Spontaneous Poetics – (Wordsworth – 3)

William Wordsworth, in his youth, aged 28, (1798), oil painting by William Shuter – via Cornell University’s William Wordsworth Collection

AG: Give Wordsworth credit (Shelley gave Wordsworth credit) for his original mastery of consciousness and revolution and liberty and divine thought and natural power, but there was something disproportionate to its cause, and to Nature, in Wordsworth’s resolution of his revolutionary dilemma (which is a dilemma, not only that we are going through now, [1976], in America, but also, the great classic masters of the past, like (William) Blake, had to go through precisely the same historical circumstance. In fact, Blake’s disillusion, particularly with the French Revolution and Napoleon was even more weird than Wordsworth’s. Gregory Bateson, this morning, was telling me that, in the Gilchrist biography of Blake, Blake used to wear one of those tri-cornered hats that the French revolutionaries wore, and when Napoleon crowned himself emperor, Blake took off his hat and put it on the ground and he jumped up and down on it. He destroyed his tri-corner hat by stamping on it, he got so mad!”.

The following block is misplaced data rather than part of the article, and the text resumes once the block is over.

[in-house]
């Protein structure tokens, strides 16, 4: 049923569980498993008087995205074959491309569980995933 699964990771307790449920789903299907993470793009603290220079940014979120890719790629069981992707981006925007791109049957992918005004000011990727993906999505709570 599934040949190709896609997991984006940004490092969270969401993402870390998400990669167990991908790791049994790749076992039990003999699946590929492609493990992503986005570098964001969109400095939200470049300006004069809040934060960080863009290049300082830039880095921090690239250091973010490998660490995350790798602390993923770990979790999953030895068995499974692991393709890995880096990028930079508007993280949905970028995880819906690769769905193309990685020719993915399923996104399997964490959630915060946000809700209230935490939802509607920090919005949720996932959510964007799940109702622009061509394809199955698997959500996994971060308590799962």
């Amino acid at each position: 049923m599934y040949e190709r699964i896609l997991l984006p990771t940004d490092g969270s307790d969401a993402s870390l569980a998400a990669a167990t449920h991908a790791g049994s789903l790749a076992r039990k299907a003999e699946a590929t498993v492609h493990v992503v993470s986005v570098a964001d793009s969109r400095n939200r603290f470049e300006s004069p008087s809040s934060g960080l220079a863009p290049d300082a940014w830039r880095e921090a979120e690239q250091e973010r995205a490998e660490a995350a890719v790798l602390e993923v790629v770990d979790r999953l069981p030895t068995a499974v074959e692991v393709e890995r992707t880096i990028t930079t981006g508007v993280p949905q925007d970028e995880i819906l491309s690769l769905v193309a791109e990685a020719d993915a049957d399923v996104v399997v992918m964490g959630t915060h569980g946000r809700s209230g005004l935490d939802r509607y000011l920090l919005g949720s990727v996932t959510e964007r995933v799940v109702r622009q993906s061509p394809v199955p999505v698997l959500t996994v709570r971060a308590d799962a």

Philip Whalen: Liberty Cap

AG: Liberty Cap

Philip Whalen:  He used to wear it in the streets and people would laugh at him

AG: Ah, so he had adopted it as a sort of a..  totem..

Philip Whalen: It’s the kind of thing that (Robert) Browning talks about – a red cotton nightcap…..<

[Audio for this is available here, beginning at approximately seventy-nine-and-a-quarter minutes in, and concluding at approximately eight-one minutes in]

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